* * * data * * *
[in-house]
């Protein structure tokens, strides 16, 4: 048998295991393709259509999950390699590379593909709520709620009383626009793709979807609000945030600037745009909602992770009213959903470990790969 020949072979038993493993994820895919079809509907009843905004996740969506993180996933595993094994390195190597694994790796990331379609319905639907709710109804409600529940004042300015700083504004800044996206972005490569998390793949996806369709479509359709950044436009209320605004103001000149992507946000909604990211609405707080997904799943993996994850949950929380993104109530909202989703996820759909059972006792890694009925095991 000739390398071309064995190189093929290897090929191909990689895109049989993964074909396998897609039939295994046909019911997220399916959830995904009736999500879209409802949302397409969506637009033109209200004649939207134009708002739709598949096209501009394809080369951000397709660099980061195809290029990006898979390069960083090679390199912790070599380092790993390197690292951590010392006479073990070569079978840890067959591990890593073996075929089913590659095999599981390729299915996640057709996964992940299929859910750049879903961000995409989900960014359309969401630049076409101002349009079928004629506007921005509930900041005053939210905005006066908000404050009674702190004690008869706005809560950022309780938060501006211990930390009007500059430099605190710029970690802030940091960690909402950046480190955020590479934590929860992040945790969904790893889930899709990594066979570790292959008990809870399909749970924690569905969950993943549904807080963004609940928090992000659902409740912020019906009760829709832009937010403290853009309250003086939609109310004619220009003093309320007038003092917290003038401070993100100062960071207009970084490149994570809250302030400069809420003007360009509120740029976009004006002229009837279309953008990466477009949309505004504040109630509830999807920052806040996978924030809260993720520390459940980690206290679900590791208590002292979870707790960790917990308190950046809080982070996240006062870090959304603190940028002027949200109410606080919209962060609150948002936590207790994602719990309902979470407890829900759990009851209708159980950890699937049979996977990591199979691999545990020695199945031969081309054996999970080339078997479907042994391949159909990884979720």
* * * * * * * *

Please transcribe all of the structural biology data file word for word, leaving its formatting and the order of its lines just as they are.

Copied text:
[in-house]
């Protein structure tokens, strides 16, 4: 048998295991393709259509999950390699590379593909709520709620009383626009793709979807609000945030600037745009909602992770009213959903470990790969 020949072979038993493993994820895919079809509907009843905004996740969506993180996933595993094994390195190597694994790796990331379609319905639907709710109804409600529940004042300015700083504004800044996206972005490569998390793949996806369709479509359709950044436009209320605004103001000149992507946000909604990211609405707080997904799943993996994850949950929380993104109530909202989703996820759909059972006792890694009925095991 000739390398071309064995190189093929290897090929191909990689895109049989993964074909396998897609039939295994046909019911997220399916959830995904009736999500879209409802949302397409969506637009033109209200004649939207134009708002739709598949096209501009394809080369951000397709660099980061195809290029990006898979390069960083090679390199912790070599380092790993390197690292951590010392006479073990070569079978840890067959591990890593073996075929089913590659095999599981390729299915996640057709996964992940299929859910750049879903961000995409989900960014359309969401630049076409101002349009079928004629506007921005509930900041005053939210905005006066908000404050009674702190004690008869706005809560950022309780938060501006211990930390009007500059430099605190710029970690802030940091960690909402950046480190955020590479934590929860992040945790969904790893889930899709990594066979570790292959008990809870399909749970924690569905969950993943549904807080963004609940928090992000659902409740912020019906009760829709832009937010403290853009309250003086939609109310004619220009003093309320007038003092917290003038401070993100100062960071207009970084490149994570809250302030400069809420003007360009509120740029976009004006002229009837279309953008990466477009949309505004504040109630509830999807920052806040996978924030809260993720520390459940980690206290679900590791208590002292979870707790960790917990308190950046809080982070996240006062870090959304603190940028002027949200109410606080919209962060609150948002936590207790994602719990309902979470407890829900759990009851209708159980950890699937049979996977990591199979691999545990020695199945031969081309054996999970080339078997479907042994391949159909990884979720």